Friday, July 14, 2017By:
“What we observe is not nature itself, but nature exposed to our method of questioning.” -Werner Heisenberg.
If we think about what has driven innovation through the ages, we will be face to face with a simple aspect of our human behavior: Curiosity. From our childhood, asking questions is an innate characteristic that let us move forward on our learning process. During the week, I had the opportunity to talk about the topic with Dr. Edward Wollack (one of the mentors of the SPS interns at NASA). We agreed that sometimes when you can’t find the answer, the question is the problem itself. Something as simple as accepting a new point of view or a different angle on a problem can make a huge difference. Re-stating the question or changing it does not imply that you gave up. It implies a huge commitment to find the right way to reach for an answer, even when it includes accepting a huge mistake.
This week at the office it has been all related to the reference frame of my questions. I spent the week revising the different clues from every point of view looking for better ways to state them. After asking them to some of the other interns, I could identify some typos and finished the revision of the material. Now is just a matter of adding the artwork and the rest should work itself out. It is going to be time for some tryouts!!!
Out of the office, I had an incredible series of trips around D.C. I joined some of the other interns on a visit to the United States Holocaust Memorial Museum. Even though it was one of the darkest chapters of history, it is good to know that there was still people who risked and gave their lives to help others. One of my favorite parts of the museum was a wall dedicated to the people who saved the remains of a generation, truthfully inspiring and heartwarming.
One of this week’s surprises occurred when Justine Boecker mentioned she had the opportunity to take 2 more people on a tour of the Capitol’s Dome. I attended the tour and I must say that it exceeded my expectations in any possible sense. It was a remarkable way to learn more about the political structure, architecture, and history of the United States mixed with the best view of the city. A unique event that I will never forget.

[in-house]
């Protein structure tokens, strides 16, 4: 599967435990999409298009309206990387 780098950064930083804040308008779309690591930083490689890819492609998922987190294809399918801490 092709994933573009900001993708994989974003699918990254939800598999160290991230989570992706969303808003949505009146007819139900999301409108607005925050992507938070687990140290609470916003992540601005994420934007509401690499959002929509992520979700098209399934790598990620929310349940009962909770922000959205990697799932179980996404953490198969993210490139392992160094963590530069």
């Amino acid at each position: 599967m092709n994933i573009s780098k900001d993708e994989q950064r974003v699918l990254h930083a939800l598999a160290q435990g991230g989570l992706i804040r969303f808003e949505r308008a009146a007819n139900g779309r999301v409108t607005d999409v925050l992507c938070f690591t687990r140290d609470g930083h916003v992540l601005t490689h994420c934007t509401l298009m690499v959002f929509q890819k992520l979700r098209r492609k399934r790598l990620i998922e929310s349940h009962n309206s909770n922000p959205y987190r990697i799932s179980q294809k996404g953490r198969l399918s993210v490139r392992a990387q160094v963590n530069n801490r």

As part of the internship tours, we stopped by the NASA Goddard Space Flight Center. It was interesting to know more about the different applications of physics to the environmental sciences as we walked through the science jamboree. After the introduction to the diverse projects, we could see some of the testing areas in the building. We got introduced to the ideas that they had for future telescopes and got updates on the progress. An impressive demonstration of the state of the art science that is being conducted to expand our knowledge of the universe.
The day after the NASA tour, we visited the NIST facilities. The National Institute of Standards and Technology is dedicated to improve the precision of measurements as well as pushing for innovation in technology. From robot testing to SANS (Small Angle Neutron Scattering), NIST is one of the most advanced facilities I have visited so far. I was excited to know more about their testing and calibration mechanisms as well as their current work with the Bose-Einstein condensate. Also, we stopped to visit a direct descendant of Newton’s Tree. A direct relative from the tree in Woolsthorpe Manor that inspired the idea of gravity. I couldn’t think of a better way to make a tribute to inspiration in science.
This week was a tribute to the fact that it is better to ask the right question than just having a right answer. Taking the time to define what we really look for is the real skill behind success. More than a method to know the outsides of our world, it is the real key to knowing ourselves better. Never stop yourself from asking something, the right question might be a few thoughts away.
Francisco Ayala Rodriguez